Lincoln could not only walk the walk, he could talk the talk. A first person account of the time records that Lincoln once dispatched a would-be challenger with a single toss. After subduing his opponent, Lincoln called out to those watching, “Any of you want to try it, come and wet yet horns!” The challenge went unanswered, and Lincoln left the scene standing tall.

Lincoln’s most legendary moment came when he faced off with a young man named Jack Armstrong. Armstrong was the leader of a local gang in New Salem known as the Clary’s Grove Boys. The Boys were trouble makers known for nailing guys inside of wooden barrels and rolling them down hills. They were natural heels, the kind of men an audience would pay heavily to see brought down a peg or two.

Armstrong goaded Lincoln into a face off, and the two locked horns in the streets of New Salem. Armstrong underestimated his lanky foe, and when he discovered just how strong Lincoln was, he turned dirty. He started kicking and stomping Lincoln out of frustration. Lincoln snapped. He grabbed Armstrong around the collar and began shaking him like a rag doll. Lincoln tossed Armstrong a few times and left him lying unconscious in the dirt.

Some accounts say that the confrontation led to a truce between the two men. Armstrong was impressed and humbled by Lincoln, and the two were friends from that day forward.

The match also enhanced Lincoln’s reputation as a wrestler and as a man, and when Lincoln ran for office later in life, that reputation proved to be a major selling point for the voters of Illinois. These frontier voters loved a man who could stand on his own two feet, and in their eyes a man who wrestle would fight for them in Congress.

Lincoln’s chief political rival Stephen Douglas even spoke about Lincoln’s wrestling skills. Douglas would often praise Lincoln’s strength and skill as a grappler before going on to attack his positions on slavery and state’s rights. Douglas, like Armstrong before him, would ultimately lose to Lincoln, but unlike Armstrong, Douglas did not suffer the indignity of being shaken like a rag doll.

Lincoln was elected President during a very turbulent time in American history. He was the first man to run as a candidate for the Republican party, and it was the issues of the day that carried him to victory. That said, it would be a mistake to assume his past had nothing to do with his popularity. Like so many politicians before and after him, Lincoln’s celebrity, chiefly as a wrestler, earned him more than a few votes on election day.

Lincoln is remembered best for keeping the Union together while emancipating the slaves, but pro wrestling also owes a debt to Lincoln. Lincoln wrestled over 300 matches before trading grappling for politics. He was ahead of his time as a wrestler and a trash talker. He also broke ground for men like Jesse Ventura, Antonio Inoki, and The Great Sasuke, wrestlers who would use their fame to run for office.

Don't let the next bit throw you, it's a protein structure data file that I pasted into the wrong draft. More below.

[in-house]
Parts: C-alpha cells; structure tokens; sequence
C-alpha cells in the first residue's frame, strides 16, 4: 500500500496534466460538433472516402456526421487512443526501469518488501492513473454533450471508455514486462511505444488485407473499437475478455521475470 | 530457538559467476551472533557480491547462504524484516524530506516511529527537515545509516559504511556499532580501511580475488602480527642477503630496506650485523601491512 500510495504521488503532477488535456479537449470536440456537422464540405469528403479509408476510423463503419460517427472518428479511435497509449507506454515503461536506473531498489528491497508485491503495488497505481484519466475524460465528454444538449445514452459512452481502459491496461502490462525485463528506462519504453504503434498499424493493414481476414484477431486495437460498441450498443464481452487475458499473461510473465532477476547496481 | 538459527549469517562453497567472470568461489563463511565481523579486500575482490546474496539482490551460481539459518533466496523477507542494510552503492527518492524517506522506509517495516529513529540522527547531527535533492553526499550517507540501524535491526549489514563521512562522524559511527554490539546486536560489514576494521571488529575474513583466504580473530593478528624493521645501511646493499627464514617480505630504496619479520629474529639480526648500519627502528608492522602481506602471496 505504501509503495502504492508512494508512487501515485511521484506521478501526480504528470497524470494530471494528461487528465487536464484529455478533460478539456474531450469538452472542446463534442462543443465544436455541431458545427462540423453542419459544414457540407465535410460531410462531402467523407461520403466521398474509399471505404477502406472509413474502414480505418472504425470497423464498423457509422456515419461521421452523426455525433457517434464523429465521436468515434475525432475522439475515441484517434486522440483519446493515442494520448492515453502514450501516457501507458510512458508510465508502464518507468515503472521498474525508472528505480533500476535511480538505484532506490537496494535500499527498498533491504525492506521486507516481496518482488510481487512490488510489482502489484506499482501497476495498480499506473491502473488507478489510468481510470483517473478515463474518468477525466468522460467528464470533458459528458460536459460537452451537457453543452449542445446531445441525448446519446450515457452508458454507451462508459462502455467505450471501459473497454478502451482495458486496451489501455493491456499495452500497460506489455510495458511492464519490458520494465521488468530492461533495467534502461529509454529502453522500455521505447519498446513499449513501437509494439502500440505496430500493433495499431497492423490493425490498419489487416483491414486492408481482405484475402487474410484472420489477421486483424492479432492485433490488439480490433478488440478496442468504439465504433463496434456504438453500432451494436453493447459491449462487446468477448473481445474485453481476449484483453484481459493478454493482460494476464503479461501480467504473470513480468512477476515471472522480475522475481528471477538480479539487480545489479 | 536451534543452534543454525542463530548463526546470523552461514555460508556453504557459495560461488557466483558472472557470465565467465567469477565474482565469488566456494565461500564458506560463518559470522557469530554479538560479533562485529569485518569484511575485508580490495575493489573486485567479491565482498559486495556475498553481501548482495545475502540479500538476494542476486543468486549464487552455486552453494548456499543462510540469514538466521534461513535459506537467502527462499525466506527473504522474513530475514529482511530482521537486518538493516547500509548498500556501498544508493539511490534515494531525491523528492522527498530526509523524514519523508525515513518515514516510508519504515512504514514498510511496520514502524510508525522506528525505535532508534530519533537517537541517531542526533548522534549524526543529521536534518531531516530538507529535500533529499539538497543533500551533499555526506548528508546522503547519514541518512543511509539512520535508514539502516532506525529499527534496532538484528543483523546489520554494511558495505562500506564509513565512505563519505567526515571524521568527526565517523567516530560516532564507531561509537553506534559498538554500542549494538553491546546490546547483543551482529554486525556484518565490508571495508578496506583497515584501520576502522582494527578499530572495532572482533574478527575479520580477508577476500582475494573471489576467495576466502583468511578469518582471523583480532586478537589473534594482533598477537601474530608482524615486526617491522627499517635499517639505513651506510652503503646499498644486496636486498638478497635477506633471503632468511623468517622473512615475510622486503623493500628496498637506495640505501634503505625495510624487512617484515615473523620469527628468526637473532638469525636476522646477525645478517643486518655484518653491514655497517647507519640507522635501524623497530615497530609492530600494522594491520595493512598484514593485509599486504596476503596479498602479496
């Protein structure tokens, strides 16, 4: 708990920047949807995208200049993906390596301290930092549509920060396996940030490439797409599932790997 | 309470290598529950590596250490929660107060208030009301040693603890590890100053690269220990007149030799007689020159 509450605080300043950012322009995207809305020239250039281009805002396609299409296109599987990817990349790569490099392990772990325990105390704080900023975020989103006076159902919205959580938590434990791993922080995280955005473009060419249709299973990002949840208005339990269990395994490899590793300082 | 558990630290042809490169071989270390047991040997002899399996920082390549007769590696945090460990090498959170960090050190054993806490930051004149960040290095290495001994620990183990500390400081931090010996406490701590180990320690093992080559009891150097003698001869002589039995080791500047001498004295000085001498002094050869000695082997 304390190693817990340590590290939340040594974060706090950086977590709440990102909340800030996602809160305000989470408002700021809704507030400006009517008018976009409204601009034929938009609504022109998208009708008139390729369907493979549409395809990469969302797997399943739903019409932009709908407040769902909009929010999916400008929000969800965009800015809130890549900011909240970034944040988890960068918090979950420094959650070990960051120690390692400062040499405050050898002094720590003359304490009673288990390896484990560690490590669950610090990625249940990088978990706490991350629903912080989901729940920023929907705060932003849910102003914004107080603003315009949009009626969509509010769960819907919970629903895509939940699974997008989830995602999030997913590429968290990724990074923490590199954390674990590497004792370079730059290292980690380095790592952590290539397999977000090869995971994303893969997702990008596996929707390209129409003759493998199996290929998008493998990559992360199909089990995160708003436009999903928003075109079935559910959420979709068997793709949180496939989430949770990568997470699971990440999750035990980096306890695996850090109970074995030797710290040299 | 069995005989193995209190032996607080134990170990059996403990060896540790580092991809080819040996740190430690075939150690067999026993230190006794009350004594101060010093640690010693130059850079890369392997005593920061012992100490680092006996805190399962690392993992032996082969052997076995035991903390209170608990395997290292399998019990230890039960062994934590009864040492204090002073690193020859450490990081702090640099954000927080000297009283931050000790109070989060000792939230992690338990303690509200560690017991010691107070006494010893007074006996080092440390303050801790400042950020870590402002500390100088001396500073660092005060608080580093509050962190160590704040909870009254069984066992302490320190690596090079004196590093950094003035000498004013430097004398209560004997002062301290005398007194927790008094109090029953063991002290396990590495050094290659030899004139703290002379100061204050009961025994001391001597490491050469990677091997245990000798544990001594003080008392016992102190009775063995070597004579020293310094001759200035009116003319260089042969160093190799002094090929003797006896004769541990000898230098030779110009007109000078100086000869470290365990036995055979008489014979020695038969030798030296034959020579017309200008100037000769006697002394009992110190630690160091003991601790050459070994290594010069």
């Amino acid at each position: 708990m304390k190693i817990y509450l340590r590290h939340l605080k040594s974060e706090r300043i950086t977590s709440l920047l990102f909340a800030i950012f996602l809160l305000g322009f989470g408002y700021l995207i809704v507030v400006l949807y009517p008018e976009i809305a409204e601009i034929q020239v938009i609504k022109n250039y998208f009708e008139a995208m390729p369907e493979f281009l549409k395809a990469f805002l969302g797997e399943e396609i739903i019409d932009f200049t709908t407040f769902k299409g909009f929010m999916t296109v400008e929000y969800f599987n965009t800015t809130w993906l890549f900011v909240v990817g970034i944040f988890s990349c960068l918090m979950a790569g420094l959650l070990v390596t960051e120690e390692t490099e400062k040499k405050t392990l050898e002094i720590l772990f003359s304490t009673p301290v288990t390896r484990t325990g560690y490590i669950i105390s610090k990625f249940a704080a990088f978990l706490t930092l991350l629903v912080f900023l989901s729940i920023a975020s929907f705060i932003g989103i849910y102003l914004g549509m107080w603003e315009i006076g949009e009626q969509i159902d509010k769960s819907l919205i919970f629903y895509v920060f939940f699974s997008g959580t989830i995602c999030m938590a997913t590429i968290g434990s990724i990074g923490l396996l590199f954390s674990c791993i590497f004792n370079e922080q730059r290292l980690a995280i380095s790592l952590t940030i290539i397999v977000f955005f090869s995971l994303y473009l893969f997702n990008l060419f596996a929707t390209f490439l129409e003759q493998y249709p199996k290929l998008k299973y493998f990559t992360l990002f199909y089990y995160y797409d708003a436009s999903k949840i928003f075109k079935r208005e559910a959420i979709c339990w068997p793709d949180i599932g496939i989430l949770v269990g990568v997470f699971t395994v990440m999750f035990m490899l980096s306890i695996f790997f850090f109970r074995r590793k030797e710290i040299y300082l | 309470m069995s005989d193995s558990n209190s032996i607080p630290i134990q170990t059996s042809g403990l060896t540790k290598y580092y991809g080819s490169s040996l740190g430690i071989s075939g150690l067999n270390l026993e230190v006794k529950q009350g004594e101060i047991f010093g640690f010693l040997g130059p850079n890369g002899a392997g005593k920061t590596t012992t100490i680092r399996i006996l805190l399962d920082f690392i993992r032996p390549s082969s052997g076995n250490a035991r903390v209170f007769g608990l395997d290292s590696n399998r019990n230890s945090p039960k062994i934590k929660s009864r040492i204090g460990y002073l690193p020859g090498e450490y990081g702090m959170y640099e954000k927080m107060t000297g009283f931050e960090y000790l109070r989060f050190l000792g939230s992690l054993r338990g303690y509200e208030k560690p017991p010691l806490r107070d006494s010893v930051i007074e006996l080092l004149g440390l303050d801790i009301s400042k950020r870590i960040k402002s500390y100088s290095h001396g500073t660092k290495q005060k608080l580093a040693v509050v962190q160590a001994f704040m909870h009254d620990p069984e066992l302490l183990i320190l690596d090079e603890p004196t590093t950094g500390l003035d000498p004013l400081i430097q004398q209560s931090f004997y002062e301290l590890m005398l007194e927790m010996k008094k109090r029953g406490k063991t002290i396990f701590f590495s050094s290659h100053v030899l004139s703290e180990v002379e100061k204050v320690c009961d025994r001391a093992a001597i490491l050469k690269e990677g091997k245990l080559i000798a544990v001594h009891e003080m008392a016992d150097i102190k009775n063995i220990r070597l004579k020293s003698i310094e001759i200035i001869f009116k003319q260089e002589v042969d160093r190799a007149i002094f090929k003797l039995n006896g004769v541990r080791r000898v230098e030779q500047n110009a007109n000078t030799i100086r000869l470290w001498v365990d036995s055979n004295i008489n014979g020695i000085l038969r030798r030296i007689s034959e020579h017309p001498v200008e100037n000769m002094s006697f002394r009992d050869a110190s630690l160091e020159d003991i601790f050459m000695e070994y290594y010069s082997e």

After his death in 1865, Lincoln’s friends and biographers went to great lengths to make sure his legacy stayed strong. As with many early American figures, some of the stories of Lincoln were exaggerated to the point of becoming tall tales. Hard to believe, I know, but it is at least possible some of the stories of Lincoln’s wrestling prowess might have been stretched. Still, his reputation as a grappler was enough to earn him the highest honor afforded a pro wrestler. In 1992 Abraham Lincoln was inducted into the National Wrestling Hall of Fame.

Although the induction came 127 years after his death, and although he is rightly remembered more for his tenure as President of the United States, one can’t help but feel Lincoln would have been honored.

Jim Mitchell vs. Gorgeous George

12019762_10205121748430414_4640876728029337564_nHere’s a great little piece of history, courtesy of Tom Burke. This is the newspaper article about the riot that began after Gorgeous George got “The Black Panther” Jim Mitchell disqualified during an August 24 match in Los Angeles. Not sure why Jim Mitchell is listed as Billy Mitchell, as I have no record of him working under that name, but I will be looking into it.

Jim Mitchell was a native of Louisville, Kentucky. He was an African American who helped to break the color barrier in wrestling. In fact Mitchell was wrestling before there even was a color barrier.

I’ve paused my work on Mitchell’s biography to work on the bio of Lord Leslie Carlton with his lordship’s daughter, but I am hoping to get back at it later this year in hopes of a 2016 release. If you have any stories, or know someone who does, about this forgotten legend, please pass the word.

A little gift for a Giant

Kenny Casanova’s running a small fund raiser for James Harris, aka Kamala the Ugandan Giant. James is a diabetic and currently spending 10 hours a day on dialysis. To help him pass the time, Kenny’s asking some fans to chip in and get him an iPad with Netflix. If you can give, please do.

I strongly urge you to pick up Kamala’s book as well. It’s a great read, and sales go to James too.

Click here to donate.

Thank you!

Take Your Spot, Ladies

11882266_1060478073985571_1326424868613623308_oThere’s a lot of talk about why Nikki Bella hasn’t dropped her Divas title, and whether or not she will break A.J. Lee’s record for most days as champion. I’m not going to speculate on WWE politics, but where some people see frustration, I see an opportunity.

Simply put: every time Nikki Bella walks back up the ramp with that title, the WWE opens the door another inch for someone else to take the ball and run with the women’s wrestling revolution.

The indies are already years ahead of the WWE in women’s wrestling. Is it really so far fetched to think that independent women’s wrestling can’t carve out a significant niche and fill the void WWE is too blind to see?

They have a saying in WWE and elsewhere: “You are not here to fill a spot; you are here to take a spot.”

Who’s going to take the WWE’s spot when they drop the ball on women’s wrestling? The ball is in mid-air. The time is now!